Business and Operations
Minimum wage debate
By The Canadian Press
By The Canadian Press
June 5, 2015, Calgary – John Batas, the owner of Michael’s Restaurant & Pizza in Calgary, is blunt in his assessment of the Alberta government’s plan to raise the hourly minimum wage by nearly four dollars in three years – which would make it the highest in Canada.
“I think going from what it is to $15 is ridiculous,” he says, adding that the move would result in higher prices and possibly fewer hours for staff or even layoffs.
“Our food costs are high already. Now you’re going to add our labour up high.”
His views foreshadow the criticism the province’s NDP government will face as it kicks off consultations this month with businesses and advocacy groups on how to increase the minimum wage, which now sits at $10.20, to $15 by 2018.
Labour Minister Lori Sigurdson is expected to announce next month what kind of wage hike will take effect in October.
Small business concerns about minimum wage increases are not new, but in Alberta they may be more pronounced than usual.
The increases come at a time when the province’s economy is grappling with low oil prices, and rising food costs is another factor that could exacerbate pressure on fast-food outlets, a sector that would feel the sting of minimum wage hikes more than others.
Amber Ruddy, a senior policy analyst at the Canadian Federation of Independent Business, said she’s looking forward to speaking with Sigurdson and expressing the concern members have about rising wages.
“Entrepreneurs generate wealth, they take risks, and they make these upfront investments in their business,” Ruddy said. “Let’s not punish them by hiking up the wage cost.”
But not all businesses are worried.
Patty Nowlin, co-owner of the Sunnyside Natural Market in Calgary, says she’s been paying staff more than minimum wage for quite some time and its come with benefits.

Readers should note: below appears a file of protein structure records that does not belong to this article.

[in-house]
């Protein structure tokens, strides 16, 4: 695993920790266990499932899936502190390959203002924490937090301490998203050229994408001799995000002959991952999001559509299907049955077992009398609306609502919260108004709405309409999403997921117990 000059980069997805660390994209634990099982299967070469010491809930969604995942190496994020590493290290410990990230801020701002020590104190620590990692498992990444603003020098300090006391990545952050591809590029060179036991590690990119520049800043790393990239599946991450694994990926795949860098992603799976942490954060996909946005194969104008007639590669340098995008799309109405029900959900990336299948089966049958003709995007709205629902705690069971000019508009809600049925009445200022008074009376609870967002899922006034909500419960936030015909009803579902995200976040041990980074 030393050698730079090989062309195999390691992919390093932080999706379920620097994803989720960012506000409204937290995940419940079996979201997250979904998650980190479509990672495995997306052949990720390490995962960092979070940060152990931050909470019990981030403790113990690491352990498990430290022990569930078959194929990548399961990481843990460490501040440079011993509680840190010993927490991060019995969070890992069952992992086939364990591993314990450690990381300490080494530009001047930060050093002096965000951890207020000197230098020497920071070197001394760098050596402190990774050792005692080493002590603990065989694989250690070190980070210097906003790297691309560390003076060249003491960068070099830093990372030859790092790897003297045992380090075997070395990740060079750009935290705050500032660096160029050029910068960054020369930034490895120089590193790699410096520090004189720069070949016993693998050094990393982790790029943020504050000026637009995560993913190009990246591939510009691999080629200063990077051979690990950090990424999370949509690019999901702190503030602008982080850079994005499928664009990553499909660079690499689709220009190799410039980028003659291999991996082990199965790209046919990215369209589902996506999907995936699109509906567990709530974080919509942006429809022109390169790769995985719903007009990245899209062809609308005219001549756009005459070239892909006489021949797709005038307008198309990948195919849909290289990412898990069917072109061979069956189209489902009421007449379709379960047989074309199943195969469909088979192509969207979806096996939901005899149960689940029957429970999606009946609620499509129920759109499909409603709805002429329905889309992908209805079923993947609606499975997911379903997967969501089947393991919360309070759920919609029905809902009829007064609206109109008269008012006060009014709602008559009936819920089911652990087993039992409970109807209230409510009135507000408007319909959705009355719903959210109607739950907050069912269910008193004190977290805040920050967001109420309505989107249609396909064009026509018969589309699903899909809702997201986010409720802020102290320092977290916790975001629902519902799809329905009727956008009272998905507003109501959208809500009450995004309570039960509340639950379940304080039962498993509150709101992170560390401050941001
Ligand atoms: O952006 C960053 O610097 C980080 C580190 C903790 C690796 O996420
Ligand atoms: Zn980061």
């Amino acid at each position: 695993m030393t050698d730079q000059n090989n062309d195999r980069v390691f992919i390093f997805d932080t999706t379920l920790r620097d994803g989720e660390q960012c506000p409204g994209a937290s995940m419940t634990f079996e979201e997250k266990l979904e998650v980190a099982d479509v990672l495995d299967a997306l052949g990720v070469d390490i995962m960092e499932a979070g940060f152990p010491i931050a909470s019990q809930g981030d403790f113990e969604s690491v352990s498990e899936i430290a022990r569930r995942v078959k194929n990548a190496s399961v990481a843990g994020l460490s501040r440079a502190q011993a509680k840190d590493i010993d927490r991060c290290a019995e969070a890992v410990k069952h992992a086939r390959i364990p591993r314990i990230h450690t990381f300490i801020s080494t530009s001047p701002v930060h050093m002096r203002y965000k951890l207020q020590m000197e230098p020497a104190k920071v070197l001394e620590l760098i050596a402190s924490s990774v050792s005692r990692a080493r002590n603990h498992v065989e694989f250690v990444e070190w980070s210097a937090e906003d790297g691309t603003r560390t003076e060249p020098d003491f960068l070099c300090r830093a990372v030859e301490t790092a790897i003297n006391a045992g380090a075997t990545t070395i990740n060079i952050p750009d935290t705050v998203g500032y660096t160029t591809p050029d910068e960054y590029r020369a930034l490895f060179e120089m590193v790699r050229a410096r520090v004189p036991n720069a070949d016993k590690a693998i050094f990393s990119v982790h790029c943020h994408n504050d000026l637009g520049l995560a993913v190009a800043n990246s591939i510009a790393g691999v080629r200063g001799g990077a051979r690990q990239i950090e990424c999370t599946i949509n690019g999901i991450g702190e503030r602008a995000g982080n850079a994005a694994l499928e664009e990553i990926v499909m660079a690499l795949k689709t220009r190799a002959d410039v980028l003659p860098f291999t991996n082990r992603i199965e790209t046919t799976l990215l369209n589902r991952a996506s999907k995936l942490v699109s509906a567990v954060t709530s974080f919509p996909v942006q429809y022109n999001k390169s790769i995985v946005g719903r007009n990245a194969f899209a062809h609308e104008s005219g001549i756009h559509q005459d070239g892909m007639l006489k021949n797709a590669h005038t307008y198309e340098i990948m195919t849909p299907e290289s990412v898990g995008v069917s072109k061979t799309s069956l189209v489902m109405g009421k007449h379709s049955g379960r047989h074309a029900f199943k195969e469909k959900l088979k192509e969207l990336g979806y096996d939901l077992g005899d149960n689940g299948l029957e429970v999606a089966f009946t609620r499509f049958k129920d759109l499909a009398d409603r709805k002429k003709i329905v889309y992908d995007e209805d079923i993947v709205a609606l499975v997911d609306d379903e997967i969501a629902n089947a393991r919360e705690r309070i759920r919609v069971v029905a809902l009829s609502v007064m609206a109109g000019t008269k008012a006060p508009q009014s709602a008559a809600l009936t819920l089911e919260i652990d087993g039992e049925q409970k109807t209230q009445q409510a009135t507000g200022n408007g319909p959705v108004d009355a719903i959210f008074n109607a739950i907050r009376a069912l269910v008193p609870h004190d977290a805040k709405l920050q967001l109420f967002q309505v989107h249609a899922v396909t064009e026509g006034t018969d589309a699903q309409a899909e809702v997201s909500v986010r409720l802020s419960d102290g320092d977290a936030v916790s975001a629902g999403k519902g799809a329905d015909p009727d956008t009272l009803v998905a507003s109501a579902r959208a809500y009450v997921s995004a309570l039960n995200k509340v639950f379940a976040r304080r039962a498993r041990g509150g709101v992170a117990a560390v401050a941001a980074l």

“What we find is our retention is fantastic, so we save a lot of costs in interviewing, hiring,” says Nowlin. “And of course we have happy, engaged employees, which means really great customer service and good productivity.”
As of March, 2.2 per cent of Albertans made minimum wage compared with 7.6 per cent across Canada, according to the Alberta government.
But an estimated 383,900 workers, or 20.5 per cent of employed Albertans, earned less than $15 an hour based on July 2014 Statistics Canada numbers, meaning many in the province would see their wages increase if the government follows through on its minimum wage promise.
The move in Alberta would follow a trend in the United States, where cities including Seattle, San Francisco and Los Angeles have already committed to raising the minimum wage to $15 an hour.
Seattle was one of the first to approve a minimum wage hike in mid-2014. The city has given businesses with more than 500 employees until 2017 to implement the raise, while small businesses have until at least 2019 to increase the pay.
The president of the Alberta Federation of Labour says he hopes the government doesn’t budge from its promise.
“We’ll be strongly advocating that the Alberta government stick with its original plan to implement the increase over a three-year period,” Gil McGowan said.